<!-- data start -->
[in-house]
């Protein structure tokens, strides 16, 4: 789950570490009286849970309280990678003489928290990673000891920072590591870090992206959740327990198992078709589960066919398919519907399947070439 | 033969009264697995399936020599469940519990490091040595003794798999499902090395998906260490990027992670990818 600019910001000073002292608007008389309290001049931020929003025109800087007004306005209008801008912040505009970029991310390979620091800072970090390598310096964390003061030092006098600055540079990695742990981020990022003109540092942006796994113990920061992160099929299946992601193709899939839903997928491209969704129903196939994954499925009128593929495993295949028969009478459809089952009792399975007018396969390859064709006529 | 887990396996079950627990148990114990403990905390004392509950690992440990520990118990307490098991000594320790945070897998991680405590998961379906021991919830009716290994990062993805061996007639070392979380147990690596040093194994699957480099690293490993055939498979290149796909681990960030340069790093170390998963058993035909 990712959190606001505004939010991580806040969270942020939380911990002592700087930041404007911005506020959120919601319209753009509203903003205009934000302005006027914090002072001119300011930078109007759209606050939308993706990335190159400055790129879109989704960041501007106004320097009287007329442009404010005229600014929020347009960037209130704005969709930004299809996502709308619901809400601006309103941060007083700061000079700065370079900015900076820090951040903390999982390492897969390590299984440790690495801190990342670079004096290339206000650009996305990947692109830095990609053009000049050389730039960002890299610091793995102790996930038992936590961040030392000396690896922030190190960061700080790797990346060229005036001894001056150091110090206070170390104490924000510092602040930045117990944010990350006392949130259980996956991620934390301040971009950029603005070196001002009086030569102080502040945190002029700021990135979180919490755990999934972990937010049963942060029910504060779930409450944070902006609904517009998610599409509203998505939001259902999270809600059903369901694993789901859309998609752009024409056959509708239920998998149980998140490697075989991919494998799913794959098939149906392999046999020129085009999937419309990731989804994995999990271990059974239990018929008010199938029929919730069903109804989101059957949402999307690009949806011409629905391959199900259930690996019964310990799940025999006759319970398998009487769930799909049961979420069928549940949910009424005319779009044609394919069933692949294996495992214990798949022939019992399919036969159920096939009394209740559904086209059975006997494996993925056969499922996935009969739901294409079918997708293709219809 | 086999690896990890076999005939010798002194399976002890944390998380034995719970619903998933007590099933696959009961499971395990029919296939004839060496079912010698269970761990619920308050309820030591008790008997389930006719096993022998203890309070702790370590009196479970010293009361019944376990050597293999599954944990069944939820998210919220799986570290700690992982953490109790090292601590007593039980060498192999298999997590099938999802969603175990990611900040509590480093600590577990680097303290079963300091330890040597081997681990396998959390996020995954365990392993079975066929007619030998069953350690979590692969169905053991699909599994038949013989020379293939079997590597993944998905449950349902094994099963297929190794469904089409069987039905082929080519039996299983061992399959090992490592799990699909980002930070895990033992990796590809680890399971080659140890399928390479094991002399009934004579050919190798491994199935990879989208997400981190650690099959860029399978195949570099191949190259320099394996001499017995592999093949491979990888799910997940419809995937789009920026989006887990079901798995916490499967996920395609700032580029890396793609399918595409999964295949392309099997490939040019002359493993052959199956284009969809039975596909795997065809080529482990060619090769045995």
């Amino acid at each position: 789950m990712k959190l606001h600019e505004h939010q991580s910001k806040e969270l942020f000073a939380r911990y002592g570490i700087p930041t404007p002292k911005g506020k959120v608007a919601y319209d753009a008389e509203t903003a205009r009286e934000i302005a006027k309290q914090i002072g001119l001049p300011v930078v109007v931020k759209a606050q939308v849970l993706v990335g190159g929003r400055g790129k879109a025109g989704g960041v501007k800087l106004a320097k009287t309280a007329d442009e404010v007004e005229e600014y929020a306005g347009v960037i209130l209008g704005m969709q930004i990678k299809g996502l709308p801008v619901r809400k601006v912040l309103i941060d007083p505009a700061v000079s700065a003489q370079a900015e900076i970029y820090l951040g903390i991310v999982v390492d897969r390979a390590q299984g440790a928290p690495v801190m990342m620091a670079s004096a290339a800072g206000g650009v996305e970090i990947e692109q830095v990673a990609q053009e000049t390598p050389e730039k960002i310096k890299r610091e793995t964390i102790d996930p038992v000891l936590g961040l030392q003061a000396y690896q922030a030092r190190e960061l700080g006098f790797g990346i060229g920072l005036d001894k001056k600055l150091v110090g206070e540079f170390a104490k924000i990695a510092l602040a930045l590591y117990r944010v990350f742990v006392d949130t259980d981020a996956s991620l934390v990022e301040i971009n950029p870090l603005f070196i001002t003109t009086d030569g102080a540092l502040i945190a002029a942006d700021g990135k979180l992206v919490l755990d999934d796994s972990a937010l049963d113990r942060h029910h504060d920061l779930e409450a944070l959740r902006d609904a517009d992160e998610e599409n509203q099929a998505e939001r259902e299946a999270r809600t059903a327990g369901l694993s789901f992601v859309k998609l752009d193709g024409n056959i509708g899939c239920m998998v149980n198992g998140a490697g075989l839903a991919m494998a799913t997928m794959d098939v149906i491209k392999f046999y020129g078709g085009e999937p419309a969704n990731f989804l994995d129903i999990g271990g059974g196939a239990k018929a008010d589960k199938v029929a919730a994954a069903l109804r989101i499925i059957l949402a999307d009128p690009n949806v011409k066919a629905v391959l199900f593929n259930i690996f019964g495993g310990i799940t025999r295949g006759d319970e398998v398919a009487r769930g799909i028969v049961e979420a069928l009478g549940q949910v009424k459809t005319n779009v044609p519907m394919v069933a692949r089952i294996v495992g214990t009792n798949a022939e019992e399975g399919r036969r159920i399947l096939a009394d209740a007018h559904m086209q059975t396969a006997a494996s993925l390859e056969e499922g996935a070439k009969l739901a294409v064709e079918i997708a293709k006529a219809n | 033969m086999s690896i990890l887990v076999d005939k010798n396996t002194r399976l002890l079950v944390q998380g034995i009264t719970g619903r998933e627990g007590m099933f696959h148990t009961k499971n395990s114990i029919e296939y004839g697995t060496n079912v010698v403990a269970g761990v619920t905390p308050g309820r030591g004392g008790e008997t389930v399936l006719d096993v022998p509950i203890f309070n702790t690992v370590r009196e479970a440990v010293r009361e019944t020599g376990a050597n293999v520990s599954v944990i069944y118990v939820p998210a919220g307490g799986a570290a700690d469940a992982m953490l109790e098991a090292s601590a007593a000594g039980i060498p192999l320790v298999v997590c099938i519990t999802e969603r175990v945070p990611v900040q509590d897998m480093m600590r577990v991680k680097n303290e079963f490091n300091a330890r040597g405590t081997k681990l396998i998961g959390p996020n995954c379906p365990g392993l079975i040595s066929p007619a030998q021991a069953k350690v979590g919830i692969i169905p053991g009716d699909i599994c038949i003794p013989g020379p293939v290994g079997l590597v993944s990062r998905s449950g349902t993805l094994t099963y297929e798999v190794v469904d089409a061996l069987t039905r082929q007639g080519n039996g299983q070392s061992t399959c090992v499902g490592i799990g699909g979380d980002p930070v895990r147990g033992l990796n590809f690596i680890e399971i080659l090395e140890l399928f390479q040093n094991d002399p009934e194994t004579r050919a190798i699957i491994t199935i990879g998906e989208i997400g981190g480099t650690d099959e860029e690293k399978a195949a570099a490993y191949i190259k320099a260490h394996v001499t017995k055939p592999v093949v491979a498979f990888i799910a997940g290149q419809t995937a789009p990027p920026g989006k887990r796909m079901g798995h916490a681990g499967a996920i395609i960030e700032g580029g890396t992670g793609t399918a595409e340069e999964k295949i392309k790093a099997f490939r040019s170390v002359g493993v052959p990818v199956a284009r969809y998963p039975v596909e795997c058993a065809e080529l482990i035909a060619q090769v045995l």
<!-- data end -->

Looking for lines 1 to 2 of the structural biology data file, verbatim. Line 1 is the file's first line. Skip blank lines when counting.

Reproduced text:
[in-house]
């Protein structure tokens, strides 16, 4: 789950570490009286849970309280990678003489928290990673000891920072590591870090992206959740327990198992078709589960066919398919519907399947070439 | 033969009264697995399936020599469940519990490091040595003794798999499902090395998906260490990027992670990818 600019910001000073002292608007008389309290001049931020929003025109800087007004306005209008801008912040505009970029991310390979620091800072970090390598310096964390003061030092006098600055540079990695742990981020990022003109540092942006796994113990920061992160099929299946992601193709899939839903997928491209969704129903196939994954499925009128593929495993295949028969009478459809089952009792399975007018396969390859064709006529 | 887990396996079950627990148990114990403990905390004392509950690992440990520990118990307490098991000594320790945070897998991680405590998961379906021991919830009716290994990062993805061996007639070392979380147990690596040093194994699957480099690293490993055939498979290149796909681990960030340069790093170390998963058993035909 990712959190606001505004939010991580806040969270942020939380911990002592700087930041404007911005506020959120919601319209753009509203903003205009934000302005006027914090002072001119300011930078109007759209606050939308993706990335190159400055790129879109989704960041501007106004320097009287007329442009404010005229600014929020347009960037209130704005969709930004299809996502709308619901809400601006309103941060007083700061000079700065370079900015900076820090951040903390999982390492897969390590299984440790690495801190990342670079004096290339206000650009996305990947692109830095990609053009000049050389730039960002890299610091793995102790996930038992936590961040030392000396690896922030190190960061700080790797990346060229005036001894001056150091110090206070170390104490924000510092602040930045117990944010990350006392949130259980996956991620934390301040971009950029603005070196001002009086030569102080502040945190002029700021990135979180919490755990999934972990937010049963942060029910504060779930409450944070902006609904517009998610599409509203998505939001259902999270809600059903369901694993789901859309998609752009024409056959509708239920998998149980998140490697075989991919494998799913794959098939149906392999046999020129085009999937419309990731989804994995999990271990059974239990018929008010199938029929919730069903109804989101059957949402999307690009949806011409629905391959199900259930690996019964310990799940025999006759319970398998009487769930799909049961979420069928549940949910009424005319779009044609394919069933692949294996495992214990798949022939019992399919036969159920096939009394209740559904086209059975006997494996993925056969499922996935009969739901294409079918997708293709219809 | 086999690896990890076999005939010798002194399976002890944390998380034995719970619903998933007590099933696959009961499971395990029919296939004839060496079912010698269970761990619920308050309820030591008790008997389930006719096993022998203890309070702790370590009196479970010293009361019944376990050597293999599954944990069944939820998210919220799986570290700690992982953490109790090292601590007593039980060498192999298999997590099938999802969603175990990611900040509590480093600590577990680097303290079963300091330890040597081997681990396998959390996020995954365990392993079975066929007619030998069953350690979590692969169905053991699909599994038949013989020379293939079997590597993944998905449950349902094994099963297929190794469904089409069987039905082929080519039996299983061992399959090992490592799990699909980002930070895990033992990796590809680890399971080659140890399928390479094991002399009934004579050919190798491994199935990879989208997400981190650690099959860029399978195949570099191949190259320099394996001499017995592999093949491979990888799910997940419809995937789009920026989006887990079901798995916490499967996920395609700032580029890396793609399918595409999964295949392309099997490939040019002359493993052959199956284009969809039975596909795997065809080529482990060619090769045995």